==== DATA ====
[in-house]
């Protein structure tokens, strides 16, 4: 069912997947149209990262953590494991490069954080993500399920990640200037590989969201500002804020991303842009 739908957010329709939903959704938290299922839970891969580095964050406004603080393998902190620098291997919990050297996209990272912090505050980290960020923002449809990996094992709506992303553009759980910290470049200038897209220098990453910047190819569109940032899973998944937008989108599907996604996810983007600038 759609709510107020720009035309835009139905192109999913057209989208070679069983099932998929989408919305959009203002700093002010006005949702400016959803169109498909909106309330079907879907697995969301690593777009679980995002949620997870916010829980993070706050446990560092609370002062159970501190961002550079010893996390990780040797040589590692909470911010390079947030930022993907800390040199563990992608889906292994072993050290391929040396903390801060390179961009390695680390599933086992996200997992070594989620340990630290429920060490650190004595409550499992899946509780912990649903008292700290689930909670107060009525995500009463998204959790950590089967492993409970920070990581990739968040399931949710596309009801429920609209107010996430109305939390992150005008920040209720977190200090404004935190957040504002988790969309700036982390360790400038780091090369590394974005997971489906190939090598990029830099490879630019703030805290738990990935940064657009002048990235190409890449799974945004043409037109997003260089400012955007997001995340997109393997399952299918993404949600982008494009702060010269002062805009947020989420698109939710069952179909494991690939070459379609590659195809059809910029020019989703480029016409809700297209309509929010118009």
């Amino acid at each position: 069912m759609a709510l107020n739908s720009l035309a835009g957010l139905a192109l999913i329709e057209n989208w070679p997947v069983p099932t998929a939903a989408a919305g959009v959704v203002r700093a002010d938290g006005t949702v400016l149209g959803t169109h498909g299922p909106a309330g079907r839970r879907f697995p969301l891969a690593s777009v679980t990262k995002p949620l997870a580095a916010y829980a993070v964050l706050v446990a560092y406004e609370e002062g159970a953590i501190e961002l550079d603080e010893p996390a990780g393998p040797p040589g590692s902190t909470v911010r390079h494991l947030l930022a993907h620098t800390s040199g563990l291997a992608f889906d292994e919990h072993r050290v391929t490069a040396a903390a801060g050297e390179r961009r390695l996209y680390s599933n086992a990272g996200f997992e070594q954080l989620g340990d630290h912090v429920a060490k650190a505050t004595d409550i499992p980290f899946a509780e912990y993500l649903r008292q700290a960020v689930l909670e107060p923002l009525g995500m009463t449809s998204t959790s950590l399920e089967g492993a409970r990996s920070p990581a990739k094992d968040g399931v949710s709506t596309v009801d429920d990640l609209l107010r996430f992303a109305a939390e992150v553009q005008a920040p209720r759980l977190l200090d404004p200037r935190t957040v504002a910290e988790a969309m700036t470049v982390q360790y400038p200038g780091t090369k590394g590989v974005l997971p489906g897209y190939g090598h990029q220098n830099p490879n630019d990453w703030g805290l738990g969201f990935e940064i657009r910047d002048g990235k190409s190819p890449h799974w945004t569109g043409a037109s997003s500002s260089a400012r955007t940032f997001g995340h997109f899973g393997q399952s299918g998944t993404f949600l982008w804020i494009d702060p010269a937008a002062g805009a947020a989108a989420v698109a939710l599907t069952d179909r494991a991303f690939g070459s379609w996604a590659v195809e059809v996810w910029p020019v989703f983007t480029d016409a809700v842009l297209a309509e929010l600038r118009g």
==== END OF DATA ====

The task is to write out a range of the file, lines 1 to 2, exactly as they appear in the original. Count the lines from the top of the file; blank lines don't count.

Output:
[in-house]
């Protein structure tokens, strides 16, 4: 069912997947149209990262953590494991490069954080993500399920990640200037590989969201500002804020991303842009 739908957010329709939903959704938290299922839970891969580095964050406004603080393998902190620098291997919990050297996209990272912090505050980290960020923002449809990996094992709506992303553009759980910290470049200038897209220098990453910047190819569109940032899973998944937008989108599907996604996810983007600038 759609709510107020720009035309835009139905192109999913057209989208070679069983099932998929989408919305959009203002700093002010006005949702400016959803169109498909909106309330079907879907697995969301690593777009679980995002949620997870916010829980993070706050446990560092609370002062159970501190961002550079010893996390990780040797040589590692909470911010390079947030930022993907800390040199563990992608889906292994072993050290391929040396903390801060390179961009390695680390599933086992996200997992070594989620340990630290429920060490650190004595409550499992899946509780912990649903008292700290689930909670107060009525995500009463998204959790950590089967492993409970920070990581990739968040399931949710596309009801429920609209107010996430109305939390992150005008920040209720977190200090404004935190957040504002988790969309700036982390360790400038780091090369590394974005997971489906190939090598990029830099490879630019703030805290738990990935940064657009002048990235190409890449799974945004043409037109997003260089400012955007997001995340997109393997399952299918993404949600982008494009702060010269002062805009947020989420698109939710069952179909494991690939070459379609590659195809059809910029020019989703480029016409809700297209309509929010118009």